State of Alaska's salmon and people: introduction to a special feature
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State of Alaska's salmon and people: introduction to a special feature

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  • Journal Title:
    Ecology and Society
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    The connection between salmon and people in Alaska runs deep. Few, if any, species on Earth have more profoundly shaped human culture and well-being than wild Pacific salmon, and in recent times, few species have been the center of more conflict. Despite wide-ranging migratory life histories, salmon connects people to place by returning with high fidelity to the streams of their birth. Origin stories, oral histories, art, songs, and customs illustrate the deep-time ties between salmon and Indigenous Peoples. Recent archaeological studies have provided complementary and consistent evidence that Alaska Native societies were harvesting salmon at least 11,000 years ago (Halffman et al. 2015). In just a few generations following colonization by western settlers, the landscape of relationships between people and salmon in Alaska transformed dramatically. Dominant Indigenous worldviews of salmon as sentient relatives deserving of respect and stewardship was in many ways usurped by western views of salmon as an economic commodity. Complex systems of Indigenous management, governed on a commitment between Tribes and the Creator, were suppressed, often violently, and eventually made invisible in a new dominant paradigm from the burgeoning field of western natural resource management: maximum-sustained yield, recruits and spawners, and density-dependence. Although much has changed in a small period, the connection between Alaskans and salmon has remained constant, though sometimes strained, and ever important.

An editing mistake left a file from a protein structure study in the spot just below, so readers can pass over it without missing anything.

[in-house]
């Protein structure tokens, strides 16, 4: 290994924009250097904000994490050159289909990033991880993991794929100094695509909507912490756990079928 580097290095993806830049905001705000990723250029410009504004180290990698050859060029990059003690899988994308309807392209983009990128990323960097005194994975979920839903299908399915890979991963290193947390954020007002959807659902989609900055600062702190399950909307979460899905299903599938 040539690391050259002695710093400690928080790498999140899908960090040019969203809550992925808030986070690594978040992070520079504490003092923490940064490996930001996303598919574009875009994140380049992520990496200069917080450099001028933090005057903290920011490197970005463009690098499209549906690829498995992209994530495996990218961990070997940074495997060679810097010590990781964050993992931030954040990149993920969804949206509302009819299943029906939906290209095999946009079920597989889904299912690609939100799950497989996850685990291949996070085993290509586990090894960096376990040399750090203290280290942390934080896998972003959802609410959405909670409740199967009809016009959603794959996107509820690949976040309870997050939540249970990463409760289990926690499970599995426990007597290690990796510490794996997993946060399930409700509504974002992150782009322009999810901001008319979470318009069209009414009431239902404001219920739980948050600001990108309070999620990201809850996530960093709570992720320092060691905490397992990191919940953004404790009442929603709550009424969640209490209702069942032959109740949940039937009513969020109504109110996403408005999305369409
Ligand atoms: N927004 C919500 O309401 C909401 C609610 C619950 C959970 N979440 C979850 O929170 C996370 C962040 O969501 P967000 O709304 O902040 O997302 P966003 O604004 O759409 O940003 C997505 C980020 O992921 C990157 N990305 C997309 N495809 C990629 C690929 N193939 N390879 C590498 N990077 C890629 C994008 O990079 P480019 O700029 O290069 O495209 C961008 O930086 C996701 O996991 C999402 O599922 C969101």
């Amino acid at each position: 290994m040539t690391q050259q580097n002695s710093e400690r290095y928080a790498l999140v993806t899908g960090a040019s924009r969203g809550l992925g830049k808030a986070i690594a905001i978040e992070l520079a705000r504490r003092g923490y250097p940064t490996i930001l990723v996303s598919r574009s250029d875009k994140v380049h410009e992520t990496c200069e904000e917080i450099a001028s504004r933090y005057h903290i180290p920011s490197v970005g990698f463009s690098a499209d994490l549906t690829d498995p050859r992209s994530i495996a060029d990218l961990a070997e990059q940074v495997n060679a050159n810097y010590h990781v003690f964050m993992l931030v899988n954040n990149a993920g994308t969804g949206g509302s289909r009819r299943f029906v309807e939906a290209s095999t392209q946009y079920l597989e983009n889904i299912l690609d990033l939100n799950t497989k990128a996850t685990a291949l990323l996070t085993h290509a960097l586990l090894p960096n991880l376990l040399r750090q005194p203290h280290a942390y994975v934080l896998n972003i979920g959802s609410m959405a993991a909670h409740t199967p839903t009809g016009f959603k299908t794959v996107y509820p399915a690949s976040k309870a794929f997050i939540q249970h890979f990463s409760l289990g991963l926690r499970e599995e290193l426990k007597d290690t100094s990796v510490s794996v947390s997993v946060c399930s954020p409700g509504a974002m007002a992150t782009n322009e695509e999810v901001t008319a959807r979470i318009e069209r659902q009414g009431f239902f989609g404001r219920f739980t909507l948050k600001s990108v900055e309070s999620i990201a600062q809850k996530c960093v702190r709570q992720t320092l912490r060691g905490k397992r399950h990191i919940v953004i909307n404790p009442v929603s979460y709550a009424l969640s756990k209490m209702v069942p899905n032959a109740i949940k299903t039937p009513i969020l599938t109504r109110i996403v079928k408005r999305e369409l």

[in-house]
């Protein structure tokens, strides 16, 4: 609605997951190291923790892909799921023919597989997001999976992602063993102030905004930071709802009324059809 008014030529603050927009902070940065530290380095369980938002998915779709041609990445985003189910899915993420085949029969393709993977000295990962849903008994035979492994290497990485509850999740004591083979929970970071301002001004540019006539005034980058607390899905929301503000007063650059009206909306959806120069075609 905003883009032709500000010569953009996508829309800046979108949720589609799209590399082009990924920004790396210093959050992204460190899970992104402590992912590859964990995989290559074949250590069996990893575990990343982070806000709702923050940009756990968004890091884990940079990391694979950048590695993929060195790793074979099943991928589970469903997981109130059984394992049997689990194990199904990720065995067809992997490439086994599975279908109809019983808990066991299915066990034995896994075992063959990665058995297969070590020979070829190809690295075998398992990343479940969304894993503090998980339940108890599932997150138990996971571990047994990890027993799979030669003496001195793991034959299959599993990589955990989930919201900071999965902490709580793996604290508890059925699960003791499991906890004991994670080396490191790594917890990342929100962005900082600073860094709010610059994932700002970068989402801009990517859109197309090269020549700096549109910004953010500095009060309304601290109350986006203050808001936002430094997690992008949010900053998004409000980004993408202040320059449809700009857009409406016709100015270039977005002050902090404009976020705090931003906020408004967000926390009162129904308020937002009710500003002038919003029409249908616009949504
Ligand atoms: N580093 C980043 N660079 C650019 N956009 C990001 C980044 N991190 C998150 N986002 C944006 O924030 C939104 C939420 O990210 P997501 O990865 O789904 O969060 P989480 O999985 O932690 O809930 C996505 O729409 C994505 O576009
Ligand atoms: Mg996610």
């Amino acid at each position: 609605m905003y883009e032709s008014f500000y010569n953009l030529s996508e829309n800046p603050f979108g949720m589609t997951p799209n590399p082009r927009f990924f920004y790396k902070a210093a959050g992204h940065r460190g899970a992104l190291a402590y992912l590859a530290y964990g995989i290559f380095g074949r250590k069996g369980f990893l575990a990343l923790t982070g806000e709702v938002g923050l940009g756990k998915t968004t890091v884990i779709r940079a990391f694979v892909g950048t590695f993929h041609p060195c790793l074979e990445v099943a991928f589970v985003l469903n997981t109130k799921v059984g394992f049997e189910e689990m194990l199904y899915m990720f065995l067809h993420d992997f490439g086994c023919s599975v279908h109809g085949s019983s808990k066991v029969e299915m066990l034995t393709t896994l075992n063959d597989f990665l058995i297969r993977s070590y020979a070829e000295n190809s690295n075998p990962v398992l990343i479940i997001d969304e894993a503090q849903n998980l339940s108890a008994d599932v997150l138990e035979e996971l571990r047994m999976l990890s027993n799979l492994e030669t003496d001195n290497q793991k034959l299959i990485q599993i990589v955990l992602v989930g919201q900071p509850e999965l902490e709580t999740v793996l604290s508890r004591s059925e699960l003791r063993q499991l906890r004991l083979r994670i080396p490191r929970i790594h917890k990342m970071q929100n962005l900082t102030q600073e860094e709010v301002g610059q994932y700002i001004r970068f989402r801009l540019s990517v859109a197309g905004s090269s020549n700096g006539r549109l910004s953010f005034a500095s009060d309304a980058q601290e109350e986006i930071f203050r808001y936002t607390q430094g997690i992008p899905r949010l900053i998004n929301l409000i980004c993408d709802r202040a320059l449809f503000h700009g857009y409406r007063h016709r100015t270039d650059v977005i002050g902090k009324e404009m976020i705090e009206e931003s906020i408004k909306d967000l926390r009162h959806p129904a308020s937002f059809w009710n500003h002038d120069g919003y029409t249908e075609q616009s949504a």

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    Ecology and Society, 26(4)
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    CC BY
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